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Wools of New Zealand well set for end of grower-funding

Wools of New Zealand well set for end of grower-funding

Wools of New Zealand (WNZ) Chairman Mark Shadbolt says the company is making strong commercial progress with an expected maiden profit for the 2016 financial year.

Shadbolt was responding to a recent shareholder comment in a local rural newspaper that the company would “almost certainly fail” without income from farmers’ Wool Market Development Commitment (WMDC).

“To the contrary, WNZ is making investments that are reducing the company’s reliance on the WMDC.”

Shadbolt says for the year ended June 30, 2016, WNZ expects a maiden operating profit of more than $600,000 and a net after-tax profit of more than $1.1 million.

WNZ’s grower shareholders committed to pay the WMDC out of their clip when they funded the company in a capital-raise in 2012/13.

“We’ve always known and planned for the WMDC to conclude in June 2018 and thereafter for the business to be in a position to be self supporting and profitable.”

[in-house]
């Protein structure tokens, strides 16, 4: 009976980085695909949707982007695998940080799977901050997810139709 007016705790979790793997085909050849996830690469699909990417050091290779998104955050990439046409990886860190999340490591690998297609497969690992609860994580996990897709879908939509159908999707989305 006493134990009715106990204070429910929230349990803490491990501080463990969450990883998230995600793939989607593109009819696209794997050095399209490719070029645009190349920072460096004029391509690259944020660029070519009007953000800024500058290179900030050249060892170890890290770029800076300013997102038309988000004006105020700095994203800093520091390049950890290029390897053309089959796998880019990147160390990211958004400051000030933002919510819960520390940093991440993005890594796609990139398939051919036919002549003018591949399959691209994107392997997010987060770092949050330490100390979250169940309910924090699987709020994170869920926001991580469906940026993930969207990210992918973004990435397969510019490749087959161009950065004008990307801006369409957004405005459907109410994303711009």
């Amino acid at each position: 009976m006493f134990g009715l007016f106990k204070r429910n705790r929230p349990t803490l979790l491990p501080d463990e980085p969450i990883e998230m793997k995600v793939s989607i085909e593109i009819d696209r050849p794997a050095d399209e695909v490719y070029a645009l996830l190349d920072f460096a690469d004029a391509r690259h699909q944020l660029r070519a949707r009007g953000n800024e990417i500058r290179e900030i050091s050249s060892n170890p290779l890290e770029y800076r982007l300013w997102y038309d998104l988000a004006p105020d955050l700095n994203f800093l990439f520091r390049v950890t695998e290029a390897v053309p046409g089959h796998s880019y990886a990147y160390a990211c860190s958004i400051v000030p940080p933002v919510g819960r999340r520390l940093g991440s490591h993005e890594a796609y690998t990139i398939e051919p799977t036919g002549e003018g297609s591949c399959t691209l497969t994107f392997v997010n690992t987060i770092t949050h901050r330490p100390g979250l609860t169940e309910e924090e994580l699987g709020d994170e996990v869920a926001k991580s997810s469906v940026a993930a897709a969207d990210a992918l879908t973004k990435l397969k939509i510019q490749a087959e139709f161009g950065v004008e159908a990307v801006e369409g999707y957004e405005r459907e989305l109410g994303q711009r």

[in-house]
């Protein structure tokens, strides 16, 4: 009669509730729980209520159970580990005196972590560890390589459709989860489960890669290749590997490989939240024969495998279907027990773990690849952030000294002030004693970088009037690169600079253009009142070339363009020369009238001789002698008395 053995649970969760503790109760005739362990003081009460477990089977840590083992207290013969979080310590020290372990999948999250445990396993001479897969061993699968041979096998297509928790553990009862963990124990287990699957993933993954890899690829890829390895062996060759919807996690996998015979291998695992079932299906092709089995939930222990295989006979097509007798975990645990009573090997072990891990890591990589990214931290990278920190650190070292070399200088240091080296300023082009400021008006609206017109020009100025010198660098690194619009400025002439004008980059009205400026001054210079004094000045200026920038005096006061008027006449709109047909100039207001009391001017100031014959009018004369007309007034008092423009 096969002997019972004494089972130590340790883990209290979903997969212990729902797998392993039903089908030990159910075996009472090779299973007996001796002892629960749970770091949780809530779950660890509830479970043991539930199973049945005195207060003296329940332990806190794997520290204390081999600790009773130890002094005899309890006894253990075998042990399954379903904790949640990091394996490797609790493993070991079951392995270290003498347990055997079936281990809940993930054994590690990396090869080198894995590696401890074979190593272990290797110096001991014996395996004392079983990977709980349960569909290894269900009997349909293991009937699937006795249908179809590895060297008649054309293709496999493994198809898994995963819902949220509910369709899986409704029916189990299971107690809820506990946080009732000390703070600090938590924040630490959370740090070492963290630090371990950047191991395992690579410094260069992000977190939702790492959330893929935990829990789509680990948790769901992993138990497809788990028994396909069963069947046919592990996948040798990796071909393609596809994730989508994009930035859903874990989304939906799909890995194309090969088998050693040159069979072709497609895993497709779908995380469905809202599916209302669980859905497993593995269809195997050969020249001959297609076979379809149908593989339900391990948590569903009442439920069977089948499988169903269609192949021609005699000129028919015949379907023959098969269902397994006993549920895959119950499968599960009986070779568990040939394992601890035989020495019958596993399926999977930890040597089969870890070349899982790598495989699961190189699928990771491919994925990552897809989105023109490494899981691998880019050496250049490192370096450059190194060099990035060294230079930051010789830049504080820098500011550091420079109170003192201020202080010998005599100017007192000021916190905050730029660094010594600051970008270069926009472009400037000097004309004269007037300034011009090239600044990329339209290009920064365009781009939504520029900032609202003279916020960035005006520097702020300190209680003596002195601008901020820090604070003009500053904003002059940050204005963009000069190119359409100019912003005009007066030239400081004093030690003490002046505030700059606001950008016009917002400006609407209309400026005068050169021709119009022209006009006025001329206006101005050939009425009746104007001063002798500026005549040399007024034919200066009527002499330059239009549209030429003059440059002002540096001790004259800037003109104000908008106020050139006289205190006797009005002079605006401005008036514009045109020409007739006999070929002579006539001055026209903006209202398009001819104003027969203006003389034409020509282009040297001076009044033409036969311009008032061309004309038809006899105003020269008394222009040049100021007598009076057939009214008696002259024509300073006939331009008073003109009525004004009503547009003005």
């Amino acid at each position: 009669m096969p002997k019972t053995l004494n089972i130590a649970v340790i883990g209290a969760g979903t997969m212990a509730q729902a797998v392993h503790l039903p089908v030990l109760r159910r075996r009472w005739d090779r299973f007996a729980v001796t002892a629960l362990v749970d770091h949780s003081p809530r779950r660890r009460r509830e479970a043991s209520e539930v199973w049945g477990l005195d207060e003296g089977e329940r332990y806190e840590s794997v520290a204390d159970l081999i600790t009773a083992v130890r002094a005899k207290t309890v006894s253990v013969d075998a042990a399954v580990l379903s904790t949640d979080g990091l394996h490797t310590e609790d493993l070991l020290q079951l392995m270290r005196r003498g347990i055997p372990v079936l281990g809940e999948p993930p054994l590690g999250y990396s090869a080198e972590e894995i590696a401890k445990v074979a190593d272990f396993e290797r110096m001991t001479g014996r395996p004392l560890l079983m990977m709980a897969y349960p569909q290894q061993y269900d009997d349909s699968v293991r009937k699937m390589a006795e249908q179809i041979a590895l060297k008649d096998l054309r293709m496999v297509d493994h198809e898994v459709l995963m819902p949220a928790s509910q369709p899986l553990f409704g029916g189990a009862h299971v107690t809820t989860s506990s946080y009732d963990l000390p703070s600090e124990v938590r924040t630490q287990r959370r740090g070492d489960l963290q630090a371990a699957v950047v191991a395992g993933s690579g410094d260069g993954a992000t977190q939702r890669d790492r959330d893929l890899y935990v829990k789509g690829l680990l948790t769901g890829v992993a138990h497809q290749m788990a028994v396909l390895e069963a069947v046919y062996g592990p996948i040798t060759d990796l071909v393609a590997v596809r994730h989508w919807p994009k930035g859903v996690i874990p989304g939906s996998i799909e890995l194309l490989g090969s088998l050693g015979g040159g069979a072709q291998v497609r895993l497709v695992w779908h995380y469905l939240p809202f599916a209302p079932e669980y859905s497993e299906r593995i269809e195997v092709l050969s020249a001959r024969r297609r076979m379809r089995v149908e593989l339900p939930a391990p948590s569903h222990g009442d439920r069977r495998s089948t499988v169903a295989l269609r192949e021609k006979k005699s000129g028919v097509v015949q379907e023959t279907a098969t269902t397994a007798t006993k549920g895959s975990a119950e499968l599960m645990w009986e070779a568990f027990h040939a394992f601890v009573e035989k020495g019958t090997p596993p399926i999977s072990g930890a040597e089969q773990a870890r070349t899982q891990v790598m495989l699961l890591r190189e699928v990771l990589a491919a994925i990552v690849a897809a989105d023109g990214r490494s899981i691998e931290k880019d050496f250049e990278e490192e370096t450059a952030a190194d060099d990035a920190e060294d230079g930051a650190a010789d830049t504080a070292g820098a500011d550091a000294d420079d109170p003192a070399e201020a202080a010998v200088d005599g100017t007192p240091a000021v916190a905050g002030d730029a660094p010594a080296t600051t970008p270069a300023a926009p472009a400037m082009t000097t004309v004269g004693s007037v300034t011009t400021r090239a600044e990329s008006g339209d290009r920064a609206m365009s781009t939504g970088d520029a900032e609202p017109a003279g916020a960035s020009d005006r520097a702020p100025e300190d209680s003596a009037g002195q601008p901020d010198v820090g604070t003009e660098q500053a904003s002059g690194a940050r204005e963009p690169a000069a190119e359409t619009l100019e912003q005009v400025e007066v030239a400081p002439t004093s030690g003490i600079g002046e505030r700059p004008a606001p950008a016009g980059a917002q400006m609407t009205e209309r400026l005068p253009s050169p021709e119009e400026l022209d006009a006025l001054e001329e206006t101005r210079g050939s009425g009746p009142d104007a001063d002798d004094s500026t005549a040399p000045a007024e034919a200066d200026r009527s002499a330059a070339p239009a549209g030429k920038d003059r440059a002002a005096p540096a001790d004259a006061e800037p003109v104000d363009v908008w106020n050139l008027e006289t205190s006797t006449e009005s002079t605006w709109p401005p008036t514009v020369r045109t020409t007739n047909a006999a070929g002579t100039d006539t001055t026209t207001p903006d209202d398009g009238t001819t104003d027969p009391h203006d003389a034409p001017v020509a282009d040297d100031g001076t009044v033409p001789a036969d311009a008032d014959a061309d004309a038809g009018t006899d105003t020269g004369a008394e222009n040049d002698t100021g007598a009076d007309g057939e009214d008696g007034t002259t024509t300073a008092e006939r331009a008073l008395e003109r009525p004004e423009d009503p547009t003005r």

Initially, WNZ was totally reliant on WMDC.

However, over time WNZ’s reliance on the WMDC had been steadily decreased as WNZ developed other revenue streeams.

In 2013/14, WMDC was $2.2m representing 20 per cent of gross revenue. For 2015/16 the expected WMDC would be $2.6m representing less than 8 per cent of expected total revenue.

WNZ expected its revenues would continue to increase due to ongoing increased commercial activity. The WMDC would increase in dollar terms through to 2018 but continue to decrease as a percentage of WNZ’s total gross revenue.

Shadbolt says it is regretful that the shareholder called for the Financial Markets Authority to “look at WNZ performance and vs Prospectus and call the directors to account.”

“The company’s performance met its prospectus targets to the 2014 financial year and there were no prospectus-related commitments after that year.

“As a grower I am bitterly disappointed with the ongoing destructive behaviour of individuals and entities who would rather see the ongoing exodus of growers rather than a thriving and prosperous sheep industry.”

WNZ expected its revenue to keep rising as it did more business. Income from the WMDC would also rise, but only because it was handling more wool.

WNZ has made strong progress in the past 15 months, rolling out an improved ‘Direct to Scour’ processing and sales model, investing in new technology to differentiate WNZ fibre and increasing the value of WNZ brands and grower contracts.

Shadbolt said some of the investment, like Oritain traceability, GlacialXT and Kiteq had attracted government investment to get products to market faster.

ENDS

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